GrammarPhile Blog

Split Infinitives

Posted by Julie DeSilva   Mar 27, 2012 5:30:00 AM

ax stuck in a logSplit infinitives have often been the source of much debate among teachers, grammarians, and those who wish to use the most proper of speech. It has been said that an infinitive should never be split.

In grammar, an infinitive refers to the form of the verb preceded by to:

  • to be
  • to do
  • to love
  • to go

A verb in the infinitive case is a verb in its most basic form. If you put a word or words, usually an adverb, between 'to' and the verb, you split the infinitive.

  • to boldly go
  • to fondly remember
  • to completely comprehend

Refusing to split an infinitive is an old rule that can produce unnecessarily muddled sentences. Steering clear of split infinitives often results in weak, ambiguous, or overly formal sentences. Additionally, it can change the meaning of a sentence. If one wishes to be formal, avoiding split infinitives would be a good practice, but attempts to avoid them by moving adverbs around may result in inferior sentences.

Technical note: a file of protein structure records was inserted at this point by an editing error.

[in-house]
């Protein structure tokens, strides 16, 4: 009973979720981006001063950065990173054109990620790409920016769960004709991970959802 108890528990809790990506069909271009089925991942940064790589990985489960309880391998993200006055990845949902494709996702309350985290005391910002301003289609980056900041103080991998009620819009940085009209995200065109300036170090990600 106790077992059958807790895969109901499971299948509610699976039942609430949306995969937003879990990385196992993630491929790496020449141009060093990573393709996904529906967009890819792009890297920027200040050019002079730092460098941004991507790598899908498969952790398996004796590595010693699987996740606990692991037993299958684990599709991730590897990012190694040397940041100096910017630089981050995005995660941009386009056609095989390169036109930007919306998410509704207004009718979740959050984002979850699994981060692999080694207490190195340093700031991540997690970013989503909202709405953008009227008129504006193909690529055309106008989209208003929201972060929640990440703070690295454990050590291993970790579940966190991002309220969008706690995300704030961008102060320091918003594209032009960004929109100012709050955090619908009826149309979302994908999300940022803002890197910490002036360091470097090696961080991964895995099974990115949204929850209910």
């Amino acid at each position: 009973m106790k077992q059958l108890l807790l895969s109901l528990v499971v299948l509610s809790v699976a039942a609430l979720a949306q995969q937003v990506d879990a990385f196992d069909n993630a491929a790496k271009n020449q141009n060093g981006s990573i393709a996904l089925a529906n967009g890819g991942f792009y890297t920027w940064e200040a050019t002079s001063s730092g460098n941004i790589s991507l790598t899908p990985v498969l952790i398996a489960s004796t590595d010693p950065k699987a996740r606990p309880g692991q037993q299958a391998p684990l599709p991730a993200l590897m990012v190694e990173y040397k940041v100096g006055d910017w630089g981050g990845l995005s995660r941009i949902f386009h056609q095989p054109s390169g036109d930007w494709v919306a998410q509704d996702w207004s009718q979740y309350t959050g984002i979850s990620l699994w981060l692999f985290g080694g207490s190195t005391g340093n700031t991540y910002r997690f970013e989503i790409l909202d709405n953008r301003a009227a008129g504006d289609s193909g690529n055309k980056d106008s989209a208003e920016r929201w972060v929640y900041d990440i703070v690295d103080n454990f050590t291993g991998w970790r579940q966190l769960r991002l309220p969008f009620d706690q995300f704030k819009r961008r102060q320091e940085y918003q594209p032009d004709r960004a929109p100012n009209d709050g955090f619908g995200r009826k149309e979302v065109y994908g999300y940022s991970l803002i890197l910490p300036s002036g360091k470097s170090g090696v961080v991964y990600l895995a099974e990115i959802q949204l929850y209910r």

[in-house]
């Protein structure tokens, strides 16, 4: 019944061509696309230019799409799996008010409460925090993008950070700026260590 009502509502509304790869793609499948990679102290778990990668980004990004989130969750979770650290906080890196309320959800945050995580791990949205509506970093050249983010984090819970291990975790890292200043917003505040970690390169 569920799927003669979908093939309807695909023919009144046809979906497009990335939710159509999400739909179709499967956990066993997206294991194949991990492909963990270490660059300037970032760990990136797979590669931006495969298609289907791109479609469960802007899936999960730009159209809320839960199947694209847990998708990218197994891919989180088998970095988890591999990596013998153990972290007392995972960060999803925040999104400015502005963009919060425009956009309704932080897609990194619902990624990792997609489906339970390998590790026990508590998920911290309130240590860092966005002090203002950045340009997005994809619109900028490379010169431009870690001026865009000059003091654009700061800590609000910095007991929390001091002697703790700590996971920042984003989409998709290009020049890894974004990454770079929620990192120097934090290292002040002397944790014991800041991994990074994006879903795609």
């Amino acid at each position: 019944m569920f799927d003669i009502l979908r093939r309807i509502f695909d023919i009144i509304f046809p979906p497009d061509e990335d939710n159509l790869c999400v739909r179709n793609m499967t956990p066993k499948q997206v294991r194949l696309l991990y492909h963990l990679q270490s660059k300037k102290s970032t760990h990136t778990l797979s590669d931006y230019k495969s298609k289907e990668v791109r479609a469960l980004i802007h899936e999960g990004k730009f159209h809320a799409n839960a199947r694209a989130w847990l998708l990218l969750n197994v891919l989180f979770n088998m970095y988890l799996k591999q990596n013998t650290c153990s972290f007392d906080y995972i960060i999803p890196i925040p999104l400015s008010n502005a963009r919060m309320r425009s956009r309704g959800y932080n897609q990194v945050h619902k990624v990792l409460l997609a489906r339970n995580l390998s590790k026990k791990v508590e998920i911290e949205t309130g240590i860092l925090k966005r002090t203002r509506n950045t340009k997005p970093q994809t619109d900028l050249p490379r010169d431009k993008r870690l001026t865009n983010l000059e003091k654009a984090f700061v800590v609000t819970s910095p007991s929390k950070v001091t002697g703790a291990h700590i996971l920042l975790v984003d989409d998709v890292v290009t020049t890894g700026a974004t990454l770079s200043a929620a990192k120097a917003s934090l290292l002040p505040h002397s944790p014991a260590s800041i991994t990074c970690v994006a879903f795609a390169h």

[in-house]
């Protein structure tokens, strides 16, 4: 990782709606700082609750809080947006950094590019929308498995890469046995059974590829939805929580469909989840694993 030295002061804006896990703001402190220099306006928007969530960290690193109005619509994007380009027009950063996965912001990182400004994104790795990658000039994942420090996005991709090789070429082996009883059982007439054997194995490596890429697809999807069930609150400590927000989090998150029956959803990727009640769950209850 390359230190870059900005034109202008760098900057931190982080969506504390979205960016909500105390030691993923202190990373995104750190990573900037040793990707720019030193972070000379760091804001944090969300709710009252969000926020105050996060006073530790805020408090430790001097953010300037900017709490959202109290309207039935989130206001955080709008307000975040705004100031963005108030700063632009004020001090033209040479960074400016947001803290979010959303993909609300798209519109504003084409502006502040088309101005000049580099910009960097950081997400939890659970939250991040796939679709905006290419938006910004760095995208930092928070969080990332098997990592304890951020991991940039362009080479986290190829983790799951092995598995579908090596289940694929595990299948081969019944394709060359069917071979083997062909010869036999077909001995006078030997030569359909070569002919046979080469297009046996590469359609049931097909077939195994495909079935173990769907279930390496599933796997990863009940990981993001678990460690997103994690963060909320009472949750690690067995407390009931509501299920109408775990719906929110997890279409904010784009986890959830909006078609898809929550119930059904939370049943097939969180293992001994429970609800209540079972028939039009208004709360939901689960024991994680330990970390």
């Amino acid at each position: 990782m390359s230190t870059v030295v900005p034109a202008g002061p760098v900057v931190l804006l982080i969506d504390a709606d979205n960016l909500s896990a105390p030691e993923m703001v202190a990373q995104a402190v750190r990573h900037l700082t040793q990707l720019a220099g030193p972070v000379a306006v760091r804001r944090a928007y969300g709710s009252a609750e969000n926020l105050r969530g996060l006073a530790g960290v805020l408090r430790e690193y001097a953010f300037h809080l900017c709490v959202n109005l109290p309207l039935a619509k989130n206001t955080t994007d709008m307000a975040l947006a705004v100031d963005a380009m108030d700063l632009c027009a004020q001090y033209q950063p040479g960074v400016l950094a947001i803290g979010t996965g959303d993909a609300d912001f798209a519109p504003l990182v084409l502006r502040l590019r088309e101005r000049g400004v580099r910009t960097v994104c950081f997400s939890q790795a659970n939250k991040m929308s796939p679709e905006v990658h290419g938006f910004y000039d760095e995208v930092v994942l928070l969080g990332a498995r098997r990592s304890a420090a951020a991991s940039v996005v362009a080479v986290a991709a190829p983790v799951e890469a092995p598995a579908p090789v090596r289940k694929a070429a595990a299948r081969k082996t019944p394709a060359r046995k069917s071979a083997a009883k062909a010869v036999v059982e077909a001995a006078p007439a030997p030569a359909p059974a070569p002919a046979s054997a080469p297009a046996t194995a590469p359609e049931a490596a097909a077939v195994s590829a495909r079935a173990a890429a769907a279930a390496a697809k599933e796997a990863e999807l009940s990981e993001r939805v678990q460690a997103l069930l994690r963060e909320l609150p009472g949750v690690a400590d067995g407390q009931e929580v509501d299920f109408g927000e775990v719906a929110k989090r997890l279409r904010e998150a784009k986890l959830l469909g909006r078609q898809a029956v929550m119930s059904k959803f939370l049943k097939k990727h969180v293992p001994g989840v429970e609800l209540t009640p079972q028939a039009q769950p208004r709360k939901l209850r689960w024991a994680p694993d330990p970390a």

Few modern authorities on English follow the old rule. The debate lies between those who believe that split infinitives should be avoided when possible by placing the adverb before or after the infinitive, unless doing so sacrifices clarity or leads to awkwardness, and those who believe that it is a nonissue and that no effort should be expended in trying to avoid them.

As The Chicago Manual of Style states, "Sometimes it is perfectly appropriate to split an infinitive verb with an adverb to add emphasis or to produce a natural sound." Here at ProofreadNOW, we do not remove split infinitives unless our client asks us to by way of a house style guide.

Factoid: The split infinitive construction goes back to the 13th century, but was relatively rare until the 19th century. Only one split infinitive can be found in Shakespeare's works (in Sonnet 142, he wrote: "Root pity in thy heart, that when it grows thy pity may deserve to pitied be."). But by the 1800s it began turning up again, in the works of Thomas Hardy, Lord Byron, and others. (Source: To Boldly Split Infinitives, CBC News Online, Blair Shewchuk)

Topics: split infinitive, infinitives

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